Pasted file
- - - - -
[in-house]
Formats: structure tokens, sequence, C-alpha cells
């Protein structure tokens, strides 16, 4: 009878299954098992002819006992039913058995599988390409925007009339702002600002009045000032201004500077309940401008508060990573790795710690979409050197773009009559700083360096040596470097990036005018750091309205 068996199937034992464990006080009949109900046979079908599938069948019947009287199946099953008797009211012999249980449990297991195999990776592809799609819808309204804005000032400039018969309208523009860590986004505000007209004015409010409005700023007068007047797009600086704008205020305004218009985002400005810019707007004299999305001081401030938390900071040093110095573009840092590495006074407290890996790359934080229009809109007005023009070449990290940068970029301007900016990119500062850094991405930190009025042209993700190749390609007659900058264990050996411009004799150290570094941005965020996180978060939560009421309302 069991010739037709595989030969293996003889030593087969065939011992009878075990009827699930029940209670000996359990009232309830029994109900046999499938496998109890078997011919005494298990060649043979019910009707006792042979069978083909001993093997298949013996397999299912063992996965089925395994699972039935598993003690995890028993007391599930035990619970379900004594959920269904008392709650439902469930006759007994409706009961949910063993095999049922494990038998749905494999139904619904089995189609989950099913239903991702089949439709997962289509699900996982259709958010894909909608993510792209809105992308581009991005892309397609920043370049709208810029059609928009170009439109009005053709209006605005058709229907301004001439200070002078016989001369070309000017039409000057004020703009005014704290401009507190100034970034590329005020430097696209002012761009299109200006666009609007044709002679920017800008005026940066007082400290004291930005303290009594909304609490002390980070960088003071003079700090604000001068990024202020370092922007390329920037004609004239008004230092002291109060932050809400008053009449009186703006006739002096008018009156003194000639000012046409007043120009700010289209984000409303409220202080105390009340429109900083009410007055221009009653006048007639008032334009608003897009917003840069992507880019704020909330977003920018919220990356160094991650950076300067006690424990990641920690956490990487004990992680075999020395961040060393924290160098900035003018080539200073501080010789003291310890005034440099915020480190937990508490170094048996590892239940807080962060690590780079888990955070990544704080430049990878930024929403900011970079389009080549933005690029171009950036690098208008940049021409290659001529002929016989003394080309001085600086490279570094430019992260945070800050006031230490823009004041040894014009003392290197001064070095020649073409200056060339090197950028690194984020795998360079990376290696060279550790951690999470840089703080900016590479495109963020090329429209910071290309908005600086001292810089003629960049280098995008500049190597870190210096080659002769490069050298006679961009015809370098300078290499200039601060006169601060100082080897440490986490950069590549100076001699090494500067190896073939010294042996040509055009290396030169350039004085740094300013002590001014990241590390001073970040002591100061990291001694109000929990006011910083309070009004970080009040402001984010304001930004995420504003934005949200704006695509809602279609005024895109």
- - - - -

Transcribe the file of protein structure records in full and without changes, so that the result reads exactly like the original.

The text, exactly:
[in-house]
Formats: structure tokens, sequence, C-alpha cells
């Protein structure tokens, strides 16, 4: 009878299954098992002819006992039913058995599988390409925007009339702002600002009045000032201004500077309940401008508060990573790795710690979409050197773009009559700083360096040596470097990036005018750091309205 068996199937034992464990006080009949109900046979079908599938069948019947009287199946099953008797009211012999249980449990297991195999990776592809799609819808309204804005000032400039018969309208523009860590986004505000007209004015409010409005700023007068007047797009600086704008205020305004218009985002400005810019707007004299999305001081401030938390900071040093110095573009840092590495006074407290890996790359934080229009809109007005023009070449990290940068970029301007900016990119500062850094991405930190009025042209993700190749390609007659900058264990050996411009004799150290570094941005965020996180978060939560009421309302 069991010739037709595989030969293996003889030593087969065939011992009878075990009827699930029940209670000996359990009232309830029994109900046999499938496998109890078997011919005494298990060649043979019910009707006792042979069978083909001993093997298949013996397999299912063992996965089925395994699972039935598993003690995890028993007391599930035990619970379900004594959920269904008392709650439902469930006759007994409706009961949910063993095999049922494990038998749905494999139904619904089995189609989950099913239903991702089949439709997962289509699900996982259709958010894909909608993510792209809105992308581009991005892309397609920043370049709208810029059609928009170009439109009005053709209006605005058709229907301004001439200070002078016989001369070309000017039409000057004020703009005014704290401009507190100034970034590329005020430097696209002012761009299109200006666009609007044709002679920017800008005026940066007082400290004291930005303290009594909304609490002390980070960088003071003079700090604000001068990024202020370092922007390329920037004609004239008004230092002291109060932050809400008053009449009186703006006739002096008018009156003194000639000012046409007043120009700010289209984000409303409220202080105390009340429109900083009410007055221009009653006048007639008032334009608003897009917003840069992507880019704020909330977003920018919220990356160094991650950076300067006690424990990641920690956490990487004990992680075999020395961040060393924290160098900035003018080539200073501080010789003291310890005034440099915020480190937990508490170094048996590892239940807080962060690590780079888990955070990544704080430049990878930024929403900011970079389009080549933005690029171009950036690098208008940049021409290659001529002929016989003394080309001085600086490279570094430019992260945070800050006031230490823009004041040894014009003392290197001064070095020649073409200056060339090197950028690194984020795998360079990376290696060279550790951690999470840089703080900016590479495109963020090329429209910071290309908005600086001292810089003629960049280098995008500049190597870190210096080659002769490069050298006679961009015809370098300078290499200039601060006169601060100082080897440490986490950069590549100076001699090494500067190896073939010294042996040509055009290396030169350039004085740094300013002590001014990241590390001073970040002591100061990291001694109000929990006011910083309070009004970080009040402001984010304001930004995420504003934005949200704006695509809602279609005024895109």